Polygamy versus Promiscuity

Society

Written by

Dr. Javed Jamil

Published on

DR JAVED JAMIL, a reputed medical practitioner and social scientist, answers the million dollar question what is preferable: limited and regulated polygamy or promiscuity.

There has been criticism of Islam’s policy on polygamy, and this has been presented as one of the “proofs” of discrimination against women. It is argued that it is an unnecessary privilege to men; and is also responsible for the rapid growth of population. What an irony that polygamy is being attacked by those very people who have been promoting promiscuity all over the globe! In the modern world, one can have relations with as many women as possible without attracting any legal action, or can have as many mistresses as one desires, but cannot have a second legal wife. Unlike promiscuity, polygamy protects the social and legal status of women.

Polygamy is also not associated with the sexually transmitted diseases as is the case with promiscuity; for unlike in promiscuity where both men and women have several relationships, mostly casual, in polygamy, man has long-term relations with women none of whom has relations with any other man. It follows that whereas polygamy is self-limiting and medically minimally hazardous, promiscuity is all-enveloping and medically enormously dangerous. This is practically impossible for a significant minority to become polygamous, as the demography does not allow it, but it is a distinct possibility that the majority of the population becomes promiscuous.

There are several other reasons why strict monogamy is not preferable. Almost always, there has been a tendency in the human population to have more women than men. The number of marriage-seeking women is surely greater than that of the marriage-seeking men. This tendency accentuates in times of wars and other calamities.

If strict monogamy is enforced there cannot remain any hope of a family life for the remainder of women. Polygamy often helps the cause of widows, aged virgins and divorcees. Obviously, the incidence of polygamy depends on the ratio of marriage-seeking females and marriage-seeking males in society. The more it increases the more the incidence.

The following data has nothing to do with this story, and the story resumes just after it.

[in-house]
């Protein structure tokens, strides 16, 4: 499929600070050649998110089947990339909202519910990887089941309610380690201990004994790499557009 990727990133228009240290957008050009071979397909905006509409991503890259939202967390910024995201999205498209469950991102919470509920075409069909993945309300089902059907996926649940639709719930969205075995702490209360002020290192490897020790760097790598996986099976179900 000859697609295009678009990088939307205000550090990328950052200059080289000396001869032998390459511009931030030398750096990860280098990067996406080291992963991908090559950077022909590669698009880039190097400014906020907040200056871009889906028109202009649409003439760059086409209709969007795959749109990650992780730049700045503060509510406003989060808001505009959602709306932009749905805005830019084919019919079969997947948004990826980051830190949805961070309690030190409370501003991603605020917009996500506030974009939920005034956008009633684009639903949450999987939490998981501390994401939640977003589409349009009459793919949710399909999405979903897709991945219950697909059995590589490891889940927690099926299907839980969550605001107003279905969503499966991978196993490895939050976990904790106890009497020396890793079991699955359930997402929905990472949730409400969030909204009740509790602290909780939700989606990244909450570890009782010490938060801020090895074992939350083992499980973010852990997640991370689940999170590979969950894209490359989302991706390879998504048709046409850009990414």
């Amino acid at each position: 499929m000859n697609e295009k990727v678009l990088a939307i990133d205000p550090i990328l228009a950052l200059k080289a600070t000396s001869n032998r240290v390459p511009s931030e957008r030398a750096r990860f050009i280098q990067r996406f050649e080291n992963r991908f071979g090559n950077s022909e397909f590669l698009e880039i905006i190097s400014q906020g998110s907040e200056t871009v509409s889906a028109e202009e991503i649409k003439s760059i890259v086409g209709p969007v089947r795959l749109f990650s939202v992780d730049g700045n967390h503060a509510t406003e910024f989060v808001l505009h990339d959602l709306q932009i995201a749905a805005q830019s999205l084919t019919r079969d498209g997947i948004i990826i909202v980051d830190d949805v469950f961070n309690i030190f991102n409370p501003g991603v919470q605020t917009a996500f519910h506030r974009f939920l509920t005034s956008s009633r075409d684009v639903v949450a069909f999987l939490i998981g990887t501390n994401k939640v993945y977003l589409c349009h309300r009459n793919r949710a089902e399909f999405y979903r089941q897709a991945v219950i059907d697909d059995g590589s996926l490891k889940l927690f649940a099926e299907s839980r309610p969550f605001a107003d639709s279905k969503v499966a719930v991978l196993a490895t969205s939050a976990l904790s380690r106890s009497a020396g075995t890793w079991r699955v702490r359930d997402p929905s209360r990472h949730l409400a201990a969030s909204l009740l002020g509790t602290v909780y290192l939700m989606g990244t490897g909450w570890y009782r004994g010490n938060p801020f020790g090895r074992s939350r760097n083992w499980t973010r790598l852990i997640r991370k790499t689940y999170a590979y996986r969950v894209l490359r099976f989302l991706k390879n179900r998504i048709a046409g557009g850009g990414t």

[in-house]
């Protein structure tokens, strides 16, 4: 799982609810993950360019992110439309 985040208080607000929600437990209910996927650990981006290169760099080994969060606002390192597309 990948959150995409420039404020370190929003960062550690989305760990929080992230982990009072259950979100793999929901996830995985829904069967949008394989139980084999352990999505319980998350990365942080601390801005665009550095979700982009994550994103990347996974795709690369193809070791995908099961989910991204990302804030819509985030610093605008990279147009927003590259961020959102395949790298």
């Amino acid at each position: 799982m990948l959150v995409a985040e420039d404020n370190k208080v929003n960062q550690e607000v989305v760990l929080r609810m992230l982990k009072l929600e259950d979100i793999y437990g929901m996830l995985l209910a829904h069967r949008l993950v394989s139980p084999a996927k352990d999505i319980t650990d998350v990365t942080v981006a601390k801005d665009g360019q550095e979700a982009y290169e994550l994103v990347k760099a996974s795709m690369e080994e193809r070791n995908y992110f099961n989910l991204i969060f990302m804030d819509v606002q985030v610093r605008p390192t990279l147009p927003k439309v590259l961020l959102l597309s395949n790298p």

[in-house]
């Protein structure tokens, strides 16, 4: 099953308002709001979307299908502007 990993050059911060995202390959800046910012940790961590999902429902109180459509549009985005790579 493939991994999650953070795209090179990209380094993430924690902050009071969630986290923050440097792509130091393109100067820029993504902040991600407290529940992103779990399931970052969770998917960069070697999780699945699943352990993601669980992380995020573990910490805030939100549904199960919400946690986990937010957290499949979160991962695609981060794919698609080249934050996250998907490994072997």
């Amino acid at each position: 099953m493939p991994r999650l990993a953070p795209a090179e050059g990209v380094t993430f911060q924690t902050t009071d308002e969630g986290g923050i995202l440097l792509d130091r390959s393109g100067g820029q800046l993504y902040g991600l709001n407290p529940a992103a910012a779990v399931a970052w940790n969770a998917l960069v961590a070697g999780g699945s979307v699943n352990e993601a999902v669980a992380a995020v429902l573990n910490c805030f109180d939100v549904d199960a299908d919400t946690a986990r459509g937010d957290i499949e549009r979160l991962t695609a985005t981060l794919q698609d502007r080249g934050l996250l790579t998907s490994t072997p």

Moreover, it often happens that a man has genuine reasons for a second wife. His first wife may be incapacitated due to an illness, or may not be in a position to bear a child. In the case of strict monogamy, the husband has no option but either to continue with her suppressing his genuine human desires, or divorce her. If he divorces her she will have been left with hardly any future.

Even when the reasons for the second marriage are not so genuine, it saves the man from indulging in unhealthy sexual practices and the woman from becoming his victim. Those who argue that polygamy helps in the growth of population are misinformed. The rate of the growth of population depends only on the number of fertile women in that population. Polygamy does not change this number and has therefore nothing to do with the growth of population.

There is yet another question that people often put: Why only polygamy, why not polyandry? The answer is simple. Polygamy does not adversely affect the social fabric; it also does not increase the dangers from sex-related diseases. Polyandry will destroy the family system and social fabric. Children will be the greatest sufferers.

Islam allows polygamy but prefers monogamy. This ensures the survival and health of family system. The world of economic fundamentalism has opposed it because it is bent upon observing the last rites of family as soon as possible. Otherwise, who can understand the notion of legalising and promoting promiscuity and banning polygamy? It wants to discuss rights only in the context of its own interests, and has hardly any genuine concern for women.

The incidence of Polygamy is generally low, except in some countries. Wherever polygamy is there, this is nowhere compared to very high promiscuity rates in Western countries. The differences between promiscuity, permitted by modern systems and prohibited by Islam, and polygamy, permitted by Islam and interdicted by modern laws, are huge. Polygamy is self-limiting; promiscuity is all enveloping. While only a few can practise polygamy in a society, depending upon the ratio of marriage-seeking women and marriage-seeking men, almost all can indulge in promiscuity.

In polygamy, a man has relationships with a few women, none of whom has relationship with other men. The question of the establishment of parentage does not therefore arise. It is much less likely as well to help in spreading the sex-transmitted diseases. In contrast, men and women both can have promiscuous relationships. Not only the establishment of parentage becomes a problem it also provides natural habitat for HIV and other sex-transmitted infections. With hardly a small number of marriages breaking, the number of single parents is remarkably low in Muslim countries, and there are only very few unfortunate children living in single parent families.